is the smallest (225 km long and between 50 and 150 km wide) and least populous (4,141,955 as of 2005) of the four main islands of Japan, located south of Honshū and east of Kyūshū island. Its ancient names include Iyo-no-futana-shima (伊予之二名島), Iyo-shima (伊予島), and Futana-shima (二名島). The current name refers to the four former provinces which made up the island: Awa, Tosa, Sanuki, and Iyo.
The 50th largest island by area, Shikoku is smaller than Sardinia and Bananal, but larger than Halmahera and Seram. By population, it ranks 23rd, having fewer inhabitants than Sicily or Singapore, but more than Puerto Rico or Negros.
Mountains running east and west divide Shikoku into a narrow northern subregion, fronting on the Inland Sea, and a southern part facing the Pacific Ocean. Most of the 4.5 million inhabitants live in the north, and all but one of the island's few larger cites are located there. Mount Ishizuchi (石鎚山) in Ehime at is the highest mountain on the island. Industry is moderately well developed and includes the processing of ores from the important Besshi copper mine. Land is used intensively. Wide alluvial areas, especially in the eastern part of the zone, are planted with rice and subsequently are double cropped with winter wheat and barley. Fruit is grown throughout the northern area in great variety, including citrus fruits, persimmons, peaches, and grapes. Because of wheat production Sanuki udon (讃岐うどん) became an important part of the diet in Kagawa Prefecture (former Sanuki Province) in the Edo period.
The larger southern area of Shikoku is mountainous and sparsely populated. The only significant lowland is a small alluvial plain at Kōchi, the prefectural capital. The area's mild winters stimulated some truck farming, specializing in growing out-of-season vegetables under plastic covering. Two crops of rice can be cultivated annually in the southern area. The pulp and paper industry took advantage of the abundant forests and hydroelectric power.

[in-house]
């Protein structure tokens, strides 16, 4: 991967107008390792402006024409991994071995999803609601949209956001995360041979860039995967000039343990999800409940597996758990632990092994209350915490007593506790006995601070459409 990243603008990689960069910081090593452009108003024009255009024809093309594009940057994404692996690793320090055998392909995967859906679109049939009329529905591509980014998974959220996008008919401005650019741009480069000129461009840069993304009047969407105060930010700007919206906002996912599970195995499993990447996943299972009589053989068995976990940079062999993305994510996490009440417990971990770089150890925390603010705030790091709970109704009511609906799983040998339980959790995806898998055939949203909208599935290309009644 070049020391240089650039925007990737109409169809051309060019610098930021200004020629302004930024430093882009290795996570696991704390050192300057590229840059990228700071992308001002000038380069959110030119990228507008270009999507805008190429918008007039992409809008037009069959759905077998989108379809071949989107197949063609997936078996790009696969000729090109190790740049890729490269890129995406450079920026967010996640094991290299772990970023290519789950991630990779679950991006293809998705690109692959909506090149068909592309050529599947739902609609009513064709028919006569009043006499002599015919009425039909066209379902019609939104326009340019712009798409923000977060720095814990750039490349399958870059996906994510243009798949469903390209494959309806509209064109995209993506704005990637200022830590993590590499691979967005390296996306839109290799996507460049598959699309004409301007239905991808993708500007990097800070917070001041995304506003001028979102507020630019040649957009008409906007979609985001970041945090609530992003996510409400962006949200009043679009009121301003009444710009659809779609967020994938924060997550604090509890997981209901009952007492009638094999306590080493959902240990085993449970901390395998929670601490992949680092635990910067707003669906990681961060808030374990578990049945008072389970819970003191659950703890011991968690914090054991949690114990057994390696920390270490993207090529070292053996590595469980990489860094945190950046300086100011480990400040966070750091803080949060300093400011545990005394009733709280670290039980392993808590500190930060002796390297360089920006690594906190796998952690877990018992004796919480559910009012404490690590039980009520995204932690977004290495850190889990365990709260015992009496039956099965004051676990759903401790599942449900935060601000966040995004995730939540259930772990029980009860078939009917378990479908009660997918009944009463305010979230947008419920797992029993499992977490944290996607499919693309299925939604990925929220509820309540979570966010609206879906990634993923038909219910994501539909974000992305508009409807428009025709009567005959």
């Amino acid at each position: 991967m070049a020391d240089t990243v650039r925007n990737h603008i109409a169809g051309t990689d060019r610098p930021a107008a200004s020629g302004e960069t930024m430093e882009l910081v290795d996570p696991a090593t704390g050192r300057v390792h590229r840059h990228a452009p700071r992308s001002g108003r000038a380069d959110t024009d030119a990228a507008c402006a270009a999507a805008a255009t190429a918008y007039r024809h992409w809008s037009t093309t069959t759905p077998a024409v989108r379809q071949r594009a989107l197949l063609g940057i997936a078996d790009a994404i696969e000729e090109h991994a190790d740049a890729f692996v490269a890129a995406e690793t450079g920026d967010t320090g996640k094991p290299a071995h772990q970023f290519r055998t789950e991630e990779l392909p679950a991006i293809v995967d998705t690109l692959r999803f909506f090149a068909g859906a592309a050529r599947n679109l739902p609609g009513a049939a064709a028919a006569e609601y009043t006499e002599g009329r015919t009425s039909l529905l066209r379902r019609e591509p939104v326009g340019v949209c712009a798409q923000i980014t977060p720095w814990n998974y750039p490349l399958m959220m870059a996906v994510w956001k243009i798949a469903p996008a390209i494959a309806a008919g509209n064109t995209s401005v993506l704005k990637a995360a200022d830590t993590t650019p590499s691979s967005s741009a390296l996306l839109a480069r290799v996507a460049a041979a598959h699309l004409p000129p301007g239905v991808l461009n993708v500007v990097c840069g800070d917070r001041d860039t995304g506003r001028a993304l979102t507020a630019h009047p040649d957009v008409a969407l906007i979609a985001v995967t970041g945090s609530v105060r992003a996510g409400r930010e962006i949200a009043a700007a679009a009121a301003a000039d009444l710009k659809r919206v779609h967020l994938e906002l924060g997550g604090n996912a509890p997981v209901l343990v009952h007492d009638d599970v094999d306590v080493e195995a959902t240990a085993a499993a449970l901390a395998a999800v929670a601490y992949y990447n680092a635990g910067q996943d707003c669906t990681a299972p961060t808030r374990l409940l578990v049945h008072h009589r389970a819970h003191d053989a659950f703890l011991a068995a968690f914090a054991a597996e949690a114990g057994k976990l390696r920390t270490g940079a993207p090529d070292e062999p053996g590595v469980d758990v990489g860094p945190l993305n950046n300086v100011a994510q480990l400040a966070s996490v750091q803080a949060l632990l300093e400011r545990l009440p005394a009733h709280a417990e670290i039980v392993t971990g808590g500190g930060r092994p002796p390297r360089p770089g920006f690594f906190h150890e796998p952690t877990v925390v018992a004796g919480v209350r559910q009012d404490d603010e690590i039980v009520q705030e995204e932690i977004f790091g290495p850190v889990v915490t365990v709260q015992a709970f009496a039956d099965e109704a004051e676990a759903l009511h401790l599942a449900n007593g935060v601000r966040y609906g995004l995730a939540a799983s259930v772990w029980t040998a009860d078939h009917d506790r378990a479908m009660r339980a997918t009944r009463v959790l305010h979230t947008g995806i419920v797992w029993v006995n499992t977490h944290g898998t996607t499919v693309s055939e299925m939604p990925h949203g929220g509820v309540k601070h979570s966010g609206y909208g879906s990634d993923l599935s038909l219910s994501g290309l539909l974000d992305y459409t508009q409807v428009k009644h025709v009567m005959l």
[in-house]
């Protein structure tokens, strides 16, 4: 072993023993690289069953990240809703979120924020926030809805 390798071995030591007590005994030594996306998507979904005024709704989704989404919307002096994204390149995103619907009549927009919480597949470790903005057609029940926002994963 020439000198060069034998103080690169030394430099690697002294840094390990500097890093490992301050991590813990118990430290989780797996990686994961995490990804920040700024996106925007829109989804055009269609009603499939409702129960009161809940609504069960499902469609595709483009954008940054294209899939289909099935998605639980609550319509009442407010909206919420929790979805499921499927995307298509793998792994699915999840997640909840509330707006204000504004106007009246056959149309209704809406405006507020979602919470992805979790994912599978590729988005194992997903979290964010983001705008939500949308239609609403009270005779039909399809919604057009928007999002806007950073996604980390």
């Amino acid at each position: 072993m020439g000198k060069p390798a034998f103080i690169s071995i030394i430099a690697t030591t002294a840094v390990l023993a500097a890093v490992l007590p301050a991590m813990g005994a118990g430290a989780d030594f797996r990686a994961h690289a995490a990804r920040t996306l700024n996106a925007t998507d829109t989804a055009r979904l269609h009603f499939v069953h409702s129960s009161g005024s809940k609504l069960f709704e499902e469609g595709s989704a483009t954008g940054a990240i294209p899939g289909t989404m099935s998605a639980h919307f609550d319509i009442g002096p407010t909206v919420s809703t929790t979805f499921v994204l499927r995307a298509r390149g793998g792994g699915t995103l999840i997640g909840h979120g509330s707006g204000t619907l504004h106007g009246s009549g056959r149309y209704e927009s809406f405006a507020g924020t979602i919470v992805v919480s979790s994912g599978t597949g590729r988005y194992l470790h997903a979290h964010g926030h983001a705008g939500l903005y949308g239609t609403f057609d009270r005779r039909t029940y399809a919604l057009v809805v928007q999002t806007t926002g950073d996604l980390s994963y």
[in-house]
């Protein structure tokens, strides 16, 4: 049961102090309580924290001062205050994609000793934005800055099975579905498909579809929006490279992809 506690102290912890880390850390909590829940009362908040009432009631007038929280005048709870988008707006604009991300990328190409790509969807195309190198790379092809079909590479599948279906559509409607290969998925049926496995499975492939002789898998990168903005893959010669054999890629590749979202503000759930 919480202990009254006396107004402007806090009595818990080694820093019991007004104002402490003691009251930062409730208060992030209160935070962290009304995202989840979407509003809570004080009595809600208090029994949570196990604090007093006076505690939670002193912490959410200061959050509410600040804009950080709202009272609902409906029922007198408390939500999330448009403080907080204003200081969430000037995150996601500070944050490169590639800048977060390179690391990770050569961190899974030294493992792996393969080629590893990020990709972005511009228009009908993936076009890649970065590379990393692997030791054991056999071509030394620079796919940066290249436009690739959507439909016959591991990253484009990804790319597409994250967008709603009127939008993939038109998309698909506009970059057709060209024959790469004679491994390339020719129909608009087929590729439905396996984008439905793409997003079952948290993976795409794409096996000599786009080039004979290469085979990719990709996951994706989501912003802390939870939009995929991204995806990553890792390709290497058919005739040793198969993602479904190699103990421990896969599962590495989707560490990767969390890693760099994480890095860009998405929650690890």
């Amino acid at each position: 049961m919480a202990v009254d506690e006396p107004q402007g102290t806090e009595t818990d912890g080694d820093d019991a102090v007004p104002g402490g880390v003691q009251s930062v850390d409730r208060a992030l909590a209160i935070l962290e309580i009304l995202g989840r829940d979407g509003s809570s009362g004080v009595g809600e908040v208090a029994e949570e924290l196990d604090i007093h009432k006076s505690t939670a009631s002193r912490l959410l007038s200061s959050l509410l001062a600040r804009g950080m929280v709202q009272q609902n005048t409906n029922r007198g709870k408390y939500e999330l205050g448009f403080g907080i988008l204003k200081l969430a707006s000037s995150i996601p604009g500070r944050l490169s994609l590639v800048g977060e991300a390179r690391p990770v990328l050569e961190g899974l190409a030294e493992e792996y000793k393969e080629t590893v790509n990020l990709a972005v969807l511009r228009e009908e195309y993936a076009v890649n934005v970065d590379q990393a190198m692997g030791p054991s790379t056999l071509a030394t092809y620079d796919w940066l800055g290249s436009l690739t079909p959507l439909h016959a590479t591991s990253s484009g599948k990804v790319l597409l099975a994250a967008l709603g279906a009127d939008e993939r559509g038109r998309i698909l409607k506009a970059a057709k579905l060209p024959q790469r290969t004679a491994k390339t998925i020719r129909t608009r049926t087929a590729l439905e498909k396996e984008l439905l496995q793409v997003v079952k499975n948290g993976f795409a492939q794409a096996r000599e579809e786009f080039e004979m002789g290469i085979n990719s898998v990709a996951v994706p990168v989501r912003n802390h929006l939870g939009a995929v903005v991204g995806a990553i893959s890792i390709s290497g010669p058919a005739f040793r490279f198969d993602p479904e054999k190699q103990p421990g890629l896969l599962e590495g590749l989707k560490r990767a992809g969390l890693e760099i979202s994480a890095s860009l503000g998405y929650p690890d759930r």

Shikoku has four important capes. Gamōda in Anan, Tokushima is the easternmost point on the island, and Sada in Ikata, Ehime the westernmost. Muroto in Muroto, Kochi and Ashizuri, the southern extreme of Shikoku, in Tosashimizu, Kochi, jut into the Pacific Ocean. The island's northernmost point is in Takamatsu, Kagawa.
The eastern gateway to Shikoku, Naruto City in Tokushima Prefecture has been linked to the Kobe-Awaji-Naruto Expressway since 1998. This line connects Shikoku to the Kansai area which has a large population, including the large conurbations of Osaka, Kyoto and Kobe. Therefore, the Kobe-Awaji-Naruto Expressway carries a large traffic volume. Many highway buses are operated between Kansai and Tokushima Prefecture. The central part of Shikoku is connected to Honshū by ferry, air and since 1988, by the Great Seto Bridge network. Until completion of the bridges, the region was isolated from the rest of Japan. The freer movement between Honshū and Shikoku was expected to promote economic development on both sides of the bridges, which has not materialized yet.
The Shikoku Railway Company (JR Shikoku) serves the island. JR lines include:
Private railway lines operate in each of the four prefectures on Shikoku.
Shikoku lacks a full international airport but has 4 regional airports (Tokushima, Takamatsu, Kochi-Ryoma and Matsuyama Airport). All of these airports have flights to Tokyo and other major Japanese cities such as Osaka, Nagoya, Sapporo, and Fukuoka. International flights to Seoul, South Korea are serviced by Asiana Airlines from Matsuyama and Takamatsu. There are periodic international charter flights as well.
Ferries link Shikoku to destinations including Kyūshū and islands around Shikoku.
Effect of Crop Rotation and Cultivar Resistance on Seed Yield and the Soybean Cyst Nematode in Full-Season and Double-Cropped Soybean.
Jul 01, 2001; SOYBEAN CYST NEMATODE has long been recognized as a serious pest of soybeans in the northcentral and southeastern regions of the...